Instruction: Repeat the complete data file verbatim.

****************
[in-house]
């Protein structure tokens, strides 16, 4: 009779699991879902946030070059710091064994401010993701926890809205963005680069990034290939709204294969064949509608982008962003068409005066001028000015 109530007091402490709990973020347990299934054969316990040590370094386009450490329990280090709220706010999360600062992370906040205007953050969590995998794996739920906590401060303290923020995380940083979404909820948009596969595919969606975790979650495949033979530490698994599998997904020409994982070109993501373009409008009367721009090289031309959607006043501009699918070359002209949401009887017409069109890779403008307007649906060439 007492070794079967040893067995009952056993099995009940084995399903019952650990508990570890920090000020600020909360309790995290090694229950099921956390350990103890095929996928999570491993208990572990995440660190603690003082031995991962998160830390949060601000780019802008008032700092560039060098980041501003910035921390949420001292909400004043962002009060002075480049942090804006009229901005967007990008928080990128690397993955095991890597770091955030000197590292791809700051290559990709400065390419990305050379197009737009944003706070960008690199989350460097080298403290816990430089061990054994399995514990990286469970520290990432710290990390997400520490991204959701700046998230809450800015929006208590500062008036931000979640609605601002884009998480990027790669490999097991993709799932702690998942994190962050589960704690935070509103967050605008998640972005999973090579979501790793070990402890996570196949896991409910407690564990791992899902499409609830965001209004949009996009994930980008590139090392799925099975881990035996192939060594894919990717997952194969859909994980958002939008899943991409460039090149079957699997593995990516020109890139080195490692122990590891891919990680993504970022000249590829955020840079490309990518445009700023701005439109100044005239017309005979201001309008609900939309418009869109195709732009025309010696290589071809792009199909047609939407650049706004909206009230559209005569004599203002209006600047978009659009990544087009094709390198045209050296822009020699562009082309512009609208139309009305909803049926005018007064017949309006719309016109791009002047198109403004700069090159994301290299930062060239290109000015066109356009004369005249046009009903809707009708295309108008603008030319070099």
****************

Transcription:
[in-house]
């Protein structure tokens, strides 16, 4: 009779699991879902946030070059710091064994401010993701926890809205963005680069990034290939709204294969064949509608982008962003068409005066001028000015 109530007091402490709990973020347990299934054969316990040590370094386009450490329990280090709220706010999360600062992370906040205007953050969590995998794996739920906590401060303290923020995380940083979404909820948009596969595919969606975790979650495949033979530490698994599998997904020409994982070109993501373009409008009367721009090289031309959607006043501009699918070359002209949401009887017409069109890779403008307007649906060439 007492070794079967040893067995009952056993099995009940084995399903019952650990508990570890920090000020600020909360309790995290090694229950099921956390350990103890095929996928999570491993208990572990995440660190603690003082031995991962998160830390949060601000780019802008008032700092560039060098980041501003910035921390949420001292909400004043962002009060002075480049942090804006009229901005967007990008928080990128690397993955095991890597770091955030000197590292791809700051290559990709400065390419990305050379197009737009944003706070960008690199989350460097080298403290816990430089061990054994399995514990990286469970520290990432710290990390997400520490991204959701700046998230809450800015929006208590500062008036931000979640609605601002884009998480990027790669490999097991993709799932702690998942994190962050589960704690935070509103967050605008998640972005999973090579979501790793070990402890996570196949896991409910407690564990791992899902499409609830965001209004949009996009994930980008590139090392799925099975881990035996192939060594894919990717997952194969859909994980958002939008899943991409460039090149079957699997593995990516020109890139080195490692122990590891891919990680993504970022000249590829955020840079490309990518445009700023701005439109100044005239017309005979201001309008609900939309418009869109195709732009025309010696290589071809792009199909047609939407650049706004909206009230559209005569004599203002209006600047978009659009990544087009094709390198045209050296822009020699562009082309512009609208139309009305909803049926005018007064017949309006719309016109791009002047198109403004700069090159994301290299930062060239290109000015066109356009004369005249046009009903809707009708295309108008603008030319070099």